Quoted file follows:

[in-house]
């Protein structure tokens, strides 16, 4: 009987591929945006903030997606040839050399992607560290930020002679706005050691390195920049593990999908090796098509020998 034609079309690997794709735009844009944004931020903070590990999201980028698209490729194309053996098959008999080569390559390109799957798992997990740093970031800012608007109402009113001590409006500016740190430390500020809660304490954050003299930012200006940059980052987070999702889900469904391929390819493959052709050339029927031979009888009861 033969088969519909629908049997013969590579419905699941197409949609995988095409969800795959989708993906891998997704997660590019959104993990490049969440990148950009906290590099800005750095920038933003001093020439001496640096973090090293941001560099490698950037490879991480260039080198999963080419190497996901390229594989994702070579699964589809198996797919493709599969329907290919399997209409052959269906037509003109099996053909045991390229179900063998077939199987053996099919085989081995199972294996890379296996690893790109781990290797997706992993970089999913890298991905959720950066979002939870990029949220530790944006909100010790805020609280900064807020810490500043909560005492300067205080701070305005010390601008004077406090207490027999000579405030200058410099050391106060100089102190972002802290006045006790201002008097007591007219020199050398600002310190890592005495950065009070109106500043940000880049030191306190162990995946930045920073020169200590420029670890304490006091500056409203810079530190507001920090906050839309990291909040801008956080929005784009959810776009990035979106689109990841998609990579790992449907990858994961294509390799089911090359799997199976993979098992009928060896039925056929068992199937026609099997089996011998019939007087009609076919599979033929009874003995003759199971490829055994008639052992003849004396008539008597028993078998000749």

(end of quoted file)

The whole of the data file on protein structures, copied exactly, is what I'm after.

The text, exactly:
[in-house]
């Protein structure tokens, strides 16, 4: 009987591929945006903030997606040839050399992607560290930020002679706005050691390195920049593990999908090796098509020998 034609079309690997794709735009844009944004931020903070590990999201980028698209490729194309053996098959008999080569390559390109799957798992997990740093970031800012608007109402009113001590409006500016740190430390500020809660304490954050003299930012200006940059980052987070999702889900469904391929390819493959052709050339029927031979009888009861 033969088969519909629908049997013969590579419905699941197409949609995988095409969800795959989708993906891998997704997660590019959104993990490049969440990148950009906290590099800005750095920038933003001093020439001496640096973090090293941001560099490698950037490879991480260039080198999963080419190497996901390229594989994702070579699964589809198996797919493709599969329907290919399997209409052959269906037509003109099996053909045991390229179900063998077939199987053996099919085989081995199972294996890379296996690893790109781990290797997706992993970089999913890298991905959720950066979002939870990029949220530790944006909100010790805020609280900064807020810490500043909560005492300067205080701070305005010390601008004077406090207490027999000579405030200058410099050391106060100089102190972002802290006045006790201002008097007591007219020199050398600002310190890592005495950065009070109106500043940000880049030191306190162990995946930045920073020169200590420029670890304490006091500056409203810079530190507001920090906050839309990291909040801008956080929005784009959810776009990035979106689109990841998609990579790992449907990858994961294509390799089911090359799997199976993979098992009928060896039925056929068992199937026609099997089996011998019939007087009609076919599979033929009874003995003759199971490829055994008639052992003849004396008539008597028993078998000749």